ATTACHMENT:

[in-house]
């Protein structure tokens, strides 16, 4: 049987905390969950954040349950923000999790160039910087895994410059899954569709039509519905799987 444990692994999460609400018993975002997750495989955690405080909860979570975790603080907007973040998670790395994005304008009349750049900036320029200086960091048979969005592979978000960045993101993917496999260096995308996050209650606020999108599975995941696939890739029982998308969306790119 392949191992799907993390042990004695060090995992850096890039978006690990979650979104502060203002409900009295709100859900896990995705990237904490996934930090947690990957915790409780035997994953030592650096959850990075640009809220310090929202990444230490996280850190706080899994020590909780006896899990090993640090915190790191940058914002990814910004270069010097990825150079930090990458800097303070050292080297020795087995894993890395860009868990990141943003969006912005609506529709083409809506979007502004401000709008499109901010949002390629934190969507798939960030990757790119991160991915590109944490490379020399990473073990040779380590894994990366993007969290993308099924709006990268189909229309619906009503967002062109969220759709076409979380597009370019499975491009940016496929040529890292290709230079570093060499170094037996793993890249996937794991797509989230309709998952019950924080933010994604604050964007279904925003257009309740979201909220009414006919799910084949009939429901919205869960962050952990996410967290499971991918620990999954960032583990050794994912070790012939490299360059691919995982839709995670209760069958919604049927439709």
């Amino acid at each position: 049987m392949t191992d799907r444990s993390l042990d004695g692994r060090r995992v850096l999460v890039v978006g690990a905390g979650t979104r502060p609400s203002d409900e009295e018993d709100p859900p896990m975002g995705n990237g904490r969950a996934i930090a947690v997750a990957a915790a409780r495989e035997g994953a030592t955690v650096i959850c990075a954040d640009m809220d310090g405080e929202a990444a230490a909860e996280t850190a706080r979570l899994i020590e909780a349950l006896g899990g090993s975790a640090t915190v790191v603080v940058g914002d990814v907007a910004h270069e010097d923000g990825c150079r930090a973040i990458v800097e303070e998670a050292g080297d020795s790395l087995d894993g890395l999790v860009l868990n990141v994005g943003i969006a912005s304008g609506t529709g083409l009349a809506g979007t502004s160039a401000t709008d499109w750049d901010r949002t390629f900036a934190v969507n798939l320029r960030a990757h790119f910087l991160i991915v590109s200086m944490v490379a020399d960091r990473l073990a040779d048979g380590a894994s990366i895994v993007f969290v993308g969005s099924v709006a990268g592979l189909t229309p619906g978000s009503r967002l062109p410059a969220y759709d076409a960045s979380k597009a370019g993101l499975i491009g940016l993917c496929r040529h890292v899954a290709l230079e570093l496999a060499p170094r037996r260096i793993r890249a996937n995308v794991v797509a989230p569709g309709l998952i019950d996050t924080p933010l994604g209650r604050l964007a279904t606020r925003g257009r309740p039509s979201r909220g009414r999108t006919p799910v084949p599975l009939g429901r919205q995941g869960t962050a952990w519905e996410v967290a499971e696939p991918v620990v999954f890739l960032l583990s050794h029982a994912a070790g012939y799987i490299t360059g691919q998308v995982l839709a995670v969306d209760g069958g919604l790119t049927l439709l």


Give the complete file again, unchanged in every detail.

[in-house]
């Protein structure tokens, strides 16, 4: 049987905390969950954040349950923000999790160039910087895994410059899954569709039509519905799987 444990692994999460609400018993975002997750495989955690405080909860979570975790603080907007973040998670790395994005304008009349750049900036320029200086960091048979969005592979978000960045993101993917496999260096995308996050209650606020999108599975995941696939890739029982998308969306790119 392949191992799907993390042990004695060090995992850096890039978006690990979650979104502060203002409900009295709100859900896990995705990237904490996934930090947690990957915790409780035997994953030592650096959850990075640009809220310090929202990444230490996280850190706080899994020590909780006896899990090993640090915190790191940058914002990814910004270069010097990825150079930090990458800097303070050292080297020795087995894993890395860009868990990141943003969006912005609506529709083409809506979007502004401000709008499109901010949002390629934190969507798939960030990757790119991160991915590109944490490379020399990473073990040779380590894994990366993007969290993308099924709006990268189909229309619906009503967002062109969220759709076409979380597009370019499975491009940016496929040529890292290709230079570093060499170094037996793993890249996937794991797509989230309709998952019950924080933010994604604050964007279904925003257009309740979201909220009414006919799910084949009939429901919205869960962050952990996410967290499971991918620990999954960032583990050794994912070790012939490299360059691919995982839709995670209760069958919604049927439709």
């Amino acid at each position: 049987m392949t191992d799907r444990s993390l042990d004695g692994r060090r995992v850096l999460v890039v978006g690990a905390g979650t979104r502060p609400s203002d409900e009295e018993d709100p859900p896990m975002g995705n990237g904490r969950a996934i930090a947690v997750a990957a915790a409780r495989e035997g994953a030592t955690v650096i959850c990075a954040d640009m809220d310090g405080e929202a990444a230490a909860e996280t850190a706080r979570l899994i020590e909780a349950l006896g899990g090993s975790a640090t915190v790191v603080v940058g914002d990814v907007a910004h270069e010097d923000g990825c150079r930090a973040i990458v800097e303070e998670a050292g080297d020795s790395l087995d894993g890395l999790v860009l868990n990141v994005g943003i969006a912005s304008g609506t529709g083409l009349a809506g979007t502004s160039a401000t709008d499109w750049d901010r949002t390629f900036a934190v969507n798939l320029r960030a990757h790119f910087l991160i991915v590109s200086m944490v490379a020399d960091r990473l073990a040779d048979g380590a894994s990366i895994v993007f969290v993308g969005s099924v709006a990268g592979l189909t229309p619906g978000s009503r967002l062109p410059a969220y759709d076409a960045s979380k597009a370019g993101l499975i491009g940016l993917c496929r040529h890292v899954a290709l230079e570093l496999a060499p170094r037996r260096i793993r890249a996937n995308v794991v797509a989230p569709g309709l998952i019950d996050t924080p933010l994604g209650r604050l964007a279904t606020r925003g257009r309740p039509s979201r909220g009414r999108t006919p799910v084949p599975l009939g429901r919205q995941g869960t962050a952990w519905e996410v967290a499971e696939p991918v620990v999954f890739l960032l583990s050794h029982a994912a070790g012939y799987i490299t360059g691919q998308v995982l839709a995670v969306d209760g069958g919604l790119t049927l439709l």